Mystical Ninja: Starring Goemon
|Mystical Ninja: Starring Goemon|
|Konami Computer Entertainment|
|Nintendo 64 Cartridge|
|Nintendo 64 Controller|
|North American Release Date(s)|
April 16, 1998
|Awards | Changelog | Cheats | Codes |
Codex | Compatibility | Covers | Credits | DLC | Help
Localization | Manifest | Modding | Patches | Ratings
Reviews | Screenshots | Soundtrack
Videos | Walkthrough
GOG | In-Game | Origin | PlayStation Trophies | Retro
Steam | Xbox Live
Mystical Ninja: Starring Goemon is an action-adventure game that was published by Konami for the Nintendo 64. The game starts off with a cutscene of two Japenese heroes, Goemon and Ebisimaru, witnessing the transformation of their beloved Edo Castle. They soon go on a quest, to stop the Peach Mountain Shoguns, and save Kyushu from disappearing into the sky. Along the way, Yae and Sasuke become accessible characters.
Plot[edit | edit source]
The game starts in the peaceful town of Oedo. Goemon and Ebisumaru, two of the main characters, were recently thrown out of a restaurant, due to Ebisumaru stripping naked, hoping to score a discount. While they stroll through the street, they notice a large, peach-shaped UFO hovering over the town; it's heading directly towards Oedo Castle. The UFO sends out a laser beam, which transforms the castle. They check to make sure the Lord and Princess Yuki are ok, and meet up with a member of the Peach Mountain Shoguns who gives them a rude welcoming. The Lord and Princess, they divulge that the UFO transformed Oedo Castle into a "stage" using the "instant stage beam".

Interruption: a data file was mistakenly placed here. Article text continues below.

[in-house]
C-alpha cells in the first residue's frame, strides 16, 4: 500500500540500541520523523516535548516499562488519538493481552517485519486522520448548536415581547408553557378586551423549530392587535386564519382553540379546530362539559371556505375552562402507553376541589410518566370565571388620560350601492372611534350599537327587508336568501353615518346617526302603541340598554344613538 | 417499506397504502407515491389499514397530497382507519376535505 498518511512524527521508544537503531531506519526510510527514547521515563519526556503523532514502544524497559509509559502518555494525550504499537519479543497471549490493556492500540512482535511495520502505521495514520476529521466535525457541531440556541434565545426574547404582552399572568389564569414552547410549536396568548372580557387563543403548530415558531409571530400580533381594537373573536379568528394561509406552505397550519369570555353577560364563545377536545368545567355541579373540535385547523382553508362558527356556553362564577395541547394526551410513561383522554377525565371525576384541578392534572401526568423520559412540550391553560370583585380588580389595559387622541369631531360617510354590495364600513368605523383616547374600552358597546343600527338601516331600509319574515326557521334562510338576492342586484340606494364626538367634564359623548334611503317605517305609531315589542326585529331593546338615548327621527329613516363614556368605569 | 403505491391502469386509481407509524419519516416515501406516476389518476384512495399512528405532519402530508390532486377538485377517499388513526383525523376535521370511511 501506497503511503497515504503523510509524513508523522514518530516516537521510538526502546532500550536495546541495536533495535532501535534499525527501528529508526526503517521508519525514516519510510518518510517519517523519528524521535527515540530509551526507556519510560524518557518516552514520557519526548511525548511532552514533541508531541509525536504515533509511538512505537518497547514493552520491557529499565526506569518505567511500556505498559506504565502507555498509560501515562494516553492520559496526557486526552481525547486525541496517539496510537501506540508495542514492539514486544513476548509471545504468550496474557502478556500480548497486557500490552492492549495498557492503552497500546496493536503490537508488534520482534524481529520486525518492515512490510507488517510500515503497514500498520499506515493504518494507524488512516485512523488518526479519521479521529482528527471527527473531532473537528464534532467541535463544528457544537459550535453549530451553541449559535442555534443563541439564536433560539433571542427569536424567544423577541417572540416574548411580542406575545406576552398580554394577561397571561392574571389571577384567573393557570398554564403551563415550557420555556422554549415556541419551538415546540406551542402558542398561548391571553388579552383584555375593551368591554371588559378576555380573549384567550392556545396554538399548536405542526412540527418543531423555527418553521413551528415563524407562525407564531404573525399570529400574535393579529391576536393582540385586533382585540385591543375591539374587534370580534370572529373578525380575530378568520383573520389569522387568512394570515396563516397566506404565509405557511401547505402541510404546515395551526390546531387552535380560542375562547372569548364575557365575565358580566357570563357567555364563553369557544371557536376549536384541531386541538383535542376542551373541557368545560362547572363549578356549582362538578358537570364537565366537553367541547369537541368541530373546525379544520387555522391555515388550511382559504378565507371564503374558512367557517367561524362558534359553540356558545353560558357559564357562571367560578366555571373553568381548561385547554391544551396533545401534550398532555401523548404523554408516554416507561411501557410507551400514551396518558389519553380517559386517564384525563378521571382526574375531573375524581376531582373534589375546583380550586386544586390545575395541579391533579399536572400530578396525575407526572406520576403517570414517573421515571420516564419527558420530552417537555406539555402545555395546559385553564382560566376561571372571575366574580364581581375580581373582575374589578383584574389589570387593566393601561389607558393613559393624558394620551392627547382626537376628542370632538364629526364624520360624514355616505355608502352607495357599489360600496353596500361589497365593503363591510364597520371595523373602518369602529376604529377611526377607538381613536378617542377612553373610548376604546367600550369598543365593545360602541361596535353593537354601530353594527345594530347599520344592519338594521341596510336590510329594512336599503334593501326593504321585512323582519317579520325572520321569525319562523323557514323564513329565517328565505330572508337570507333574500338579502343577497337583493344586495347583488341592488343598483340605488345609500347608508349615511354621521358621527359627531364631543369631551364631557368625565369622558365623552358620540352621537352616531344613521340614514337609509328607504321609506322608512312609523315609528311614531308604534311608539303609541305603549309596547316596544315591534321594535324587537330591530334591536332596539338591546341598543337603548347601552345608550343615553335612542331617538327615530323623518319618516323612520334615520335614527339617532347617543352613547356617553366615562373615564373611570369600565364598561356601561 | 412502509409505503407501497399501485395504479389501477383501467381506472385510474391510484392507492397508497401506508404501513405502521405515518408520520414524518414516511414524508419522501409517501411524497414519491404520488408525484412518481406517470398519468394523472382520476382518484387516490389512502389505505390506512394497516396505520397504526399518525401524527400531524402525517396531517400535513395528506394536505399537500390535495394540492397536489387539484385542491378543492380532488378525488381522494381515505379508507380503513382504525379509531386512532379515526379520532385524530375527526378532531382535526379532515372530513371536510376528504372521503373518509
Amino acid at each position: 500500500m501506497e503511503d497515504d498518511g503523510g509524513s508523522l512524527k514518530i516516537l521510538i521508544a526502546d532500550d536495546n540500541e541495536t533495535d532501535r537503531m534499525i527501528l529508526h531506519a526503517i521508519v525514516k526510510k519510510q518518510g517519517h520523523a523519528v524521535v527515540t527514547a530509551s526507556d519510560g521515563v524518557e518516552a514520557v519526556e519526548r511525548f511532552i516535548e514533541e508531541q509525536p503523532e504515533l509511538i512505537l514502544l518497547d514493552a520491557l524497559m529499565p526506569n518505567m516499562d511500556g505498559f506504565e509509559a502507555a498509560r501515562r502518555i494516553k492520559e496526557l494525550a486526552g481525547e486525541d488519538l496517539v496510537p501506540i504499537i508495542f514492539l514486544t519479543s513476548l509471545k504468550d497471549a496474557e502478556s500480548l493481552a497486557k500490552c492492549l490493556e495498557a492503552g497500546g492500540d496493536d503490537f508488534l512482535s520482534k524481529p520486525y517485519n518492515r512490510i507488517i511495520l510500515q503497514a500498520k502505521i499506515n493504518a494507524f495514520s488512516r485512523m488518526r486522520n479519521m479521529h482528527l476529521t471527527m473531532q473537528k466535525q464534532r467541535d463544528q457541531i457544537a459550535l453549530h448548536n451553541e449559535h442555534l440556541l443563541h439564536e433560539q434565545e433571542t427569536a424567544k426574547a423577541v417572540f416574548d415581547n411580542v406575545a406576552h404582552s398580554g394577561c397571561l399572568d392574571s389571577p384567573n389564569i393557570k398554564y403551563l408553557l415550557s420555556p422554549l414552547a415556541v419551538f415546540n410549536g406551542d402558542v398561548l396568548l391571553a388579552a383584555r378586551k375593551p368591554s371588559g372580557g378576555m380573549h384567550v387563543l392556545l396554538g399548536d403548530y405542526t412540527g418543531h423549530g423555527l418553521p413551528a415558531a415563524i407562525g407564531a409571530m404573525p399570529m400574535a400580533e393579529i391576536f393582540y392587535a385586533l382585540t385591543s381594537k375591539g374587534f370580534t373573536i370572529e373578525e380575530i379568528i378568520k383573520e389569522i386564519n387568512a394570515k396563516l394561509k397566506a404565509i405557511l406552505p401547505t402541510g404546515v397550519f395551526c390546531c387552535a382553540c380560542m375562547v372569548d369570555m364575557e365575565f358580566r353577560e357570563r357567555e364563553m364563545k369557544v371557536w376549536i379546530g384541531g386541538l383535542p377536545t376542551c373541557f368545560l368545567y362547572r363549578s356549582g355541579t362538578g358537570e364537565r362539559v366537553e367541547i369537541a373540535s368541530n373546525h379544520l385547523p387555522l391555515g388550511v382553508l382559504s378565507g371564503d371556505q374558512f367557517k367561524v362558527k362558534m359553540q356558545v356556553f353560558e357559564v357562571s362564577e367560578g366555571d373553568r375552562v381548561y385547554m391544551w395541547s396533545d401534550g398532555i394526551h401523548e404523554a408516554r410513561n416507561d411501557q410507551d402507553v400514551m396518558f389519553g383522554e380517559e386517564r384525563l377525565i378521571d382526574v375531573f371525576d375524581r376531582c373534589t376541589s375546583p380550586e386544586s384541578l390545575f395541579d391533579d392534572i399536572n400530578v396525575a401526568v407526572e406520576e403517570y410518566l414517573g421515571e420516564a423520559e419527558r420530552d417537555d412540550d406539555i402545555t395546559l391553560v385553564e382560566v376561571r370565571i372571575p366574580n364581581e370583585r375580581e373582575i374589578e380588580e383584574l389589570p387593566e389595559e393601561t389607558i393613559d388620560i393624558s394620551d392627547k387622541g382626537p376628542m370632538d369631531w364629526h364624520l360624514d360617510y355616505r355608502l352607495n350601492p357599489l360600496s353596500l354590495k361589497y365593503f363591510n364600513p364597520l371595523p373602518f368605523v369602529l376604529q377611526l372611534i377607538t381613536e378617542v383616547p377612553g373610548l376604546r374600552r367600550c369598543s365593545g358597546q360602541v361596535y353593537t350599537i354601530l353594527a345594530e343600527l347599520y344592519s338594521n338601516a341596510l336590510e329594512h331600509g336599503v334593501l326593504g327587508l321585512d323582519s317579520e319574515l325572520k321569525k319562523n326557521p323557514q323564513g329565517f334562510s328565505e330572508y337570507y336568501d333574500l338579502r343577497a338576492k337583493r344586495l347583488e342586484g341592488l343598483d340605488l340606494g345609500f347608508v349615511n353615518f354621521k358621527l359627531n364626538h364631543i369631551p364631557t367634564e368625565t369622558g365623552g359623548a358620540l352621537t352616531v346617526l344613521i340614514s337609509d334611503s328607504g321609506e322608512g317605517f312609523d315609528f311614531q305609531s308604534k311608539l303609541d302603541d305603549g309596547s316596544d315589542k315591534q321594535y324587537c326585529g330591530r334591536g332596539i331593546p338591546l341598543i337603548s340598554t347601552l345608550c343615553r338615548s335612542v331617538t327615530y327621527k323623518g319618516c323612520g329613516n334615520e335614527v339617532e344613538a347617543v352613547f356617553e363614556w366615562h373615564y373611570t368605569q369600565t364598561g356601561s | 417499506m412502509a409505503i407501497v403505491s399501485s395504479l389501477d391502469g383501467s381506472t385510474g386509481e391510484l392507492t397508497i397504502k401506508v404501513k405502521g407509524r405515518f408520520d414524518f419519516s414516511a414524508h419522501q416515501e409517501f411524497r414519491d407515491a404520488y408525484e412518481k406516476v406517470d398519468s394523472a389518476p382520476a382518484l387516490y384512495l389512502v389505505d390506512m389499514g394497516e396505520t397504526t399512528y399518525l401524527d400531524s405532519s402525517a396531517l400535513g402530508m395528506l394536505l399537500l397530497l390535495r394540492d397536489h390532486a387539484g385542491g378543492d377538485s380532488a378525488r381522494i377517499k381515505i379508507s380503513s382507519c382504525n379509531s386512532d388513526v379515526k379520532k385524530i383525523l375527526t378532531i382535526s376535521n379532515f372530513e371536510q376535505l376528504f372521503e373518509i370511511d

After leaving Oedo Town, the heroes travel west towards Zazen town, where they witness the explosion of the Wise Man's house, all that remains is the Triton Shell. Using the power of the Triton Shell, the heroes summon Impact to fight against the Peach Mountain Shogun's warbot.
After reaching Zazen Town, the heroes find their beautiful secret agent friend, Yae, who was also following the trail of the UFO. She confirms that the Peach Mountain Shoguns are travelling throughout Japan, turning places they see fit, into their own personal stages.
Gameplay[edit | edit source]
The graphics of the game are comparable to earlier action-adventure games like Super Mario 64 and The Legend of Zelda: Ocarina of Time. The game is set in olden day Japan, in the small town of Edo (also known as Tokyo, the capital, at the time). The game adapts the heart system off the Legend of Zelda games, where when you are attacked you lose a fraction of a heart. Players can collect Fortune Dolls to increase their life. 4 White Fortune Dolls, or 1 Golden Fortune Doll increases maximum hearts by one. Also, to get health back, players can collect dumplings, eat at a restaurant, or take a rest at the inn.
Combat is quite simple. The basic enemies are robots, they act off of artificial intelligence. One hit will kill the weaker enemies such at the robot dolls and dog heads.
To switch between the heroes, press the down button on the C-pad. You can also toggle the map, use the special abilities, and switch between weapons using the C-pad, also.